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Later this week, a new “real-time” and “social” search engine called Wowd will open a beta version of its service to the public. The company says that its search results include only pages that have actually been visited by its users, and that its ranking algorithms offer information based on its freshness and popularity.

According to CEO Mark Drummond, Wowd is trying to strike a balance between the up-to-date but chaotic results produced by a site like Twitter and the slower-to-change results that come from traditional search engines such as Google. He expects Wowd to be particularly valuable to users who want to know what content is currently popular, and who see search as an additional feature.

“If what you’re interested in is reference search, Google is great, and we don’t imagine that we or anyone else is going to displace that,” Drummond says. “If, instead, you want to find out what the planet is talking about, that’s where we think Wowd can win.”

Anyone will be able to visit Wowd’s website and perform basic searches, but the company hopes that many users will agree to install Wowd’s software on their machines and have their browsing tracked anonymously. This is how the company hopes to build its search index. Unlike traditional search engines, which use crawlers to build up a database of pages on the Web and store that information in vast data centers, Wowd’s users will be both the crawler and the storage.

Drummond says users have an incentive to install the code because it also unlocks additional features, including a recommendation engine and advanced search features such as the option to search through one’s own Web history.

Users who agree to install the software will feed back to Wowd a list of the sites they visit. Drummond says the company views a visit to a Web page as evidence that the page contains some interesting content. The idea is similar to that used by recommendation sites such as Digg or StumbleUpon, only Wowd offers users a more passive way to participate. “Voting for something [on these sites] requires an order of magnitude more emotional commitment than just looking at something,” Drummond says.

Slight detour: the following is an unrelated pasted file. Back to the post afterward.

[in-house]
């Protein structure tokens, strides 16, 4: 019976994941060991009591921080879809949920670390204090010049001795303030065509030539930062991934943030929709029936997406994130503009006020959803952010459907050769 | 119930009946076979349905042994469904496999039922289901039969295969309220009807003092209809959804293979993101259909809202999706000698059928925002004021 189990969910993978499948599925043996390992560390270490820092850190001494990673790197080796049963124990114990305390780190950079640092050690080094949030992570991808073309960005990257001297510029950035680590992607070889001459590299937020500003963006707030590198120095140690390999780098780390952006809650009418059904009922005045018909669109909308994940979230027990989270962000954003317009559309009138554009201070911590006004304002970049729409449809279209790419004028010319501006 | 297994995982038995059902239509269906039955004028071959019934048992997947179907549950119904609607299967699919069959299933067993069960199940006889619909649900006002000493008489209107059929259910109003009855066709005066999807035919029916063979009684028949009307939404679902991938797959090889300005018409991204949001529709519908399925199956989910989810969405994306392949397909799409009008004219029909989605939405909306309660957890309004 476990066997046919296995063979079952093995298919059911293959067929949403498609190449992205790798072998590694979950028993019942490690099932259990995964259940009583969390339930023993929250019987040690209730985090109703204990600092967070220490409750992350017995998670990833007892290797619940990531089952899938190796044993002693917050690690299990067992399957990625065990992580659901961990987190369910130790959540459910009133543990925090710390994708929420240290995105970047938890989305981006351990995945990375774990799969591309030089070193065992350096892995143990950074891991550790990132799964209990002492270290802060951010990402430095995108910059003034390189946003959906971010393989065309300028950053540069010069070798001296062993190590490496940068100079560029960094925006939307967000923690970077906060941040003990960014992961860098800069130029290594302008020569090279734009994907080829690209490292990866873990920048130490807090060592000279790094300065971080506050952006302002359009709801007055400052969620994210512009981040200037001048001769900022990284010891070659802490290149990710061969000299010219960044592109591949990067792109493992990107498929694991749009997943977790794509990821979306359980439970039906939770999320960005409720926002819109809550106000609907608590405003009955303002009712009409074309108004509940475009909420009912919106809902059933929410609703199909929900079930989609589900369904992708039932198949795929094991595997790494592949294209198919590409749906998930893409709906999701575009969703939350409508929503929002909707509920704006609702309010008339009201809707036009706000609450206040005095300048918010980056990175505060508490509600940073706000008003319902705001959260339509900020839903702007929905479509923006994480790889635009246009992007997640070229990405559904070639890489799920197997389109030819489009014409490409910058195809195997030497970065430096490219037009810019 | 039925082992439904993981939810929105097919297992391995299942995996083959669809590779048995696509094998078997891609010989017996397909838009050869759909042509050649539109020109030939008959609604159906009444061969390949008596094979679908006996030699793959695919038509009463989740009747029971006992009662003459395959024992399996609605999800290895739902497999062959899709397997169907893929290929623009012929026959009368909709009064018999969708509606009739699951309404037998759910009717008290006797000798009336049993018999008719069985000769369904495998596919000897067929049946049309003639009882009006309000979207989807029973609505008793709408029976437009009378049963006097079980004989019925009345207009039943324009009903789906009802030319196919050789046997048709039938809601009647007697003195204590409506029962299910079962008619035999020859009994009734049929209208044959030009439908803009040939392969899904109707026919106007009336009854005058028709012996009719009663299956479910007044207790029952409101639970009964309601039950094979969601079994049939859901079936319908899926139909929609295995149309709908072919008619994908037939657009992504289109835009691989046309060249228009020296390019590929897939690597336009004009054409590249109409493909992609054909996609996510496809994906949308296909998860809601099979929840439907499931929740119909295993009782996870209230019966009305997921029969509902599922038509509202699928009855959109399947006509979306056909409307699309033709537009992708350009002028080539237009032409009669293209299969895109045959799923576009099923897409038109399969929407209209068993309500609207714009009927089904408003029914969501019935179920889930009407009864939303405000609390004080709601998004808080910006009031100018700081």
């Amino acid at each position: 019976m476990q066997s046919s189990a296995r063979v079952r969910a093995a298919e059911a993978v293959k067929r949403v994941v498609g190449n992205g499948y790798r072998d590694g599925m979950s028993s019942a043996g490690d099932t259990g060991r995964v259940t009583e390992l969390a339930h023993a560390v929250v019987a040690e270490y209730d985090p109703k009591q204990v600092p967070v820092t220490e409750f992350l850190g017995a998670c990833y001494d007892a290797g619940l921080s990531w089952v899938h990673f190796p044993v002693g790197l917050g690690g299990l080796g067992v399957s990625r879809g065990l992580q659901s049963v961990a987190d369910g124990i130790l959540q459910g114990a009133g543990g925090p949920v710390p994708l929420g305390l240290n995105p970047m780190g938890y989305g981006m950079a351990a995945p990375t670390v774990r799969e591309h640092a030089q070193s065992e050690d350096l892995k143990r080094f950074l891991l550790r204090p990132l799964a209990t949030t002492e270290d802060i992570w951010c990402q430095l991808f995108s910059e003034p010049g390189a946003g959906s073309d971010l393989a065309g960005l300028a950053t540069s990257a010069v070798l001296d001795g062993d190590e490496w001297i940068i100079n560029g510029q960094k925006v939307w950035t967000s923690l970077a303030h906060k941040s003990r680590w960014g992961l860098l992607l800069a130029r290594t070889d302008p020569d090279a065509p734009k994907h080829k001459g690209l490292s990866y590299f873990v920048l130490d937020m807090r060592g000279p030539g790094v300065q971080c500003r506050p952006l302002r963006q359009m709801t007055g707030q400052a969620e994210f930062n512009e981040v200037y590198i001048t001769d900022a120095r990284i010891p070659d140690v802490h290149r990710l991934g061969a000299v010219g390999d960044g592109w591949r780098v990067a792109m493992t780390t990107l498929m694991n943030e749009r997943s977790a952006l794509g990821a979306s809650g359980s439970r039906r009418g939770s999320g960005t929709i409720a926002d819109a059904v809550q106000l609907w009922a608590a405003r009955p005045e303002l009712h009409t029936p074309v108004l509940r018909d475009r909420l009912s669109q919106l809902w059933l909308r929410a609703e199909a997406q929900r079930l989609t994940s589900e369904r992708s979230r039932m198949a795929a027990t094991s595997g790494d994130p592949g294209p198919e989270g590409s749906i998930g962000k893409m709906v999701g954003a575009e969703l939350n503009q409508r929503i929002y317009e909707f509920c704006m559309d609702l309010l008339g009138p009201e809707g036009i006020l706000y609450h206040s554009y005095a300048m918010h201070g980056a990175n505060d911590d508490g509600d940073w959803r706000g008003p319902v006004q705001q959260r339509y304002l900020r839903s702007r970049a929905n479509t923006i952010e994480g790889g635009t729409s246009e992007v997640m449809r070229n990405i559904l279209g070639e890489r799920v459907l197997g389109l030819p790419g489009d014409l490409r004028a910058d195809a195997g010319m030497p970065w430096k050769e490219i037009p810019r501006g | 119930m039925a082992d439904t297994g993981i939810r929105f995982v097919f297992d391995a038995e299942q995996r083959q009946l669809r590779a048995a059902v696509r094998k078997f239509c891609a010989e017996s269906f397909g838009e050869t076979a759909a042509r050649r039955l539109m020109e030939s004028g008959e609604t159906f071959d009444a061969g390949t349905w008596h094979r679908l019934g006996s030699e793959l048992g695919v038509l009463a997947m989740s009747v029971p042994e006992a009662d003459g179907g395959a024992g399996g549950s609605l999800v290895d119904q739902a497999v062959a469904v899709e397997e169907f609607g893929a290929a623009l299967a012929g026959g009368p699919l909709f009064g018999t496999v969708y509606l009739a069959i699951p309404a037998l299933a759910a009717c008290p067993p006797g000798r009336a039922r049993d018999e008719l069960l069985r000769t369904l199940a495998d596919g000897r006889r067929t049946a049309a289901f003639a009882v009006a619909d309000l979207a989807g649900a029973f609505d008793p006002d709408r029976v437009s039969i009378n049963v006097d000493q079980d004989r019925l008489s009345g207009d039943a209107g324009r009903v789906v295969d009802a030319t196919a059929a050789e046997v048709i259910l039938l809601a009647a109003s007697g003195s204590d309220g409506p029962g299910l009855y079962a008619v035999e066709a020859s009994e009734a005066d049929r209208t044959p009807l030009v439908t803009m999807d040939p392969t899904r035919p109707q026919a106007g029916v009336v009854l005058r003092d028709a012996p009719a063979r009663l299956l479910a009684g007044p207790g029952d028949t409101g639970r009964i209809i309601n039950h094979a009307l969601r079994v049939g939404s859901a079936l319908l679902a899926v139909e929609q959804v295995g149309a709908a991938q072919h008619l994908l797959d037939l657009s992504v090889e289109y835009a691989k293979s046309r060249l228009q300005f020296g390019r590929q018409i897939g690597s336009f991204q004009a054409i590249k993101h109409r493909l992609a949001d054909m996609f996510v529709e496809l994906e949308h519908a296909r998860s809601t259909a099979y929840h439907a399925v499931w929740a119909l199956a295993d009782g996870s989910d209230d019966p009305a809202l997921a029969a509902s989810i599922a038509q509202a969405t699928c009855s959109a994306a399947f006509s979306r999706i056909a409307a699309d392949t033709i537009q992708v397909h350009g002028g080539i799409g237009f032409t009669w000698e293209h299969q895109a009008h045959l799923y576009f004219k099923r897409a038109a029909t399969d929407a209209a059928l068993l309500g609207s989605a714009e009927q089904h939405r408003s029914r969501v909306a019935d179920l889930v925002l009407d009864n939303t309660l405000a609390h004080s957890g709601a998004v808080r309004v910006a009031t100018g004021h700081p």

Wowd’s system will also store bits of its search index on each user’s computer. The company uses an algorithm called Kademlia, which is more commonly employed in peer-to-peer file-sharing systems, to keep its index available even when some users shut their computers down. This is done by storing each bit of information on several machines and by using statistical analysis to determine how to share it in order to keep it available.

Drummond stresses that the system is designed to safeguard privacy. For example, when a user visits a page–nominating it for Wowd’s index in the process–that page is actually accessed and indexed by a different user’s computer. This process protects against accidentally collecting information that is protected by passwords or cookies. The site also does not index any pages protected by encrypted Internet protocols.

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Credit: Wowd

Tagged: Communications, Web, search engine, crowd-sourcing, P2P, file sharing, distributed architecture

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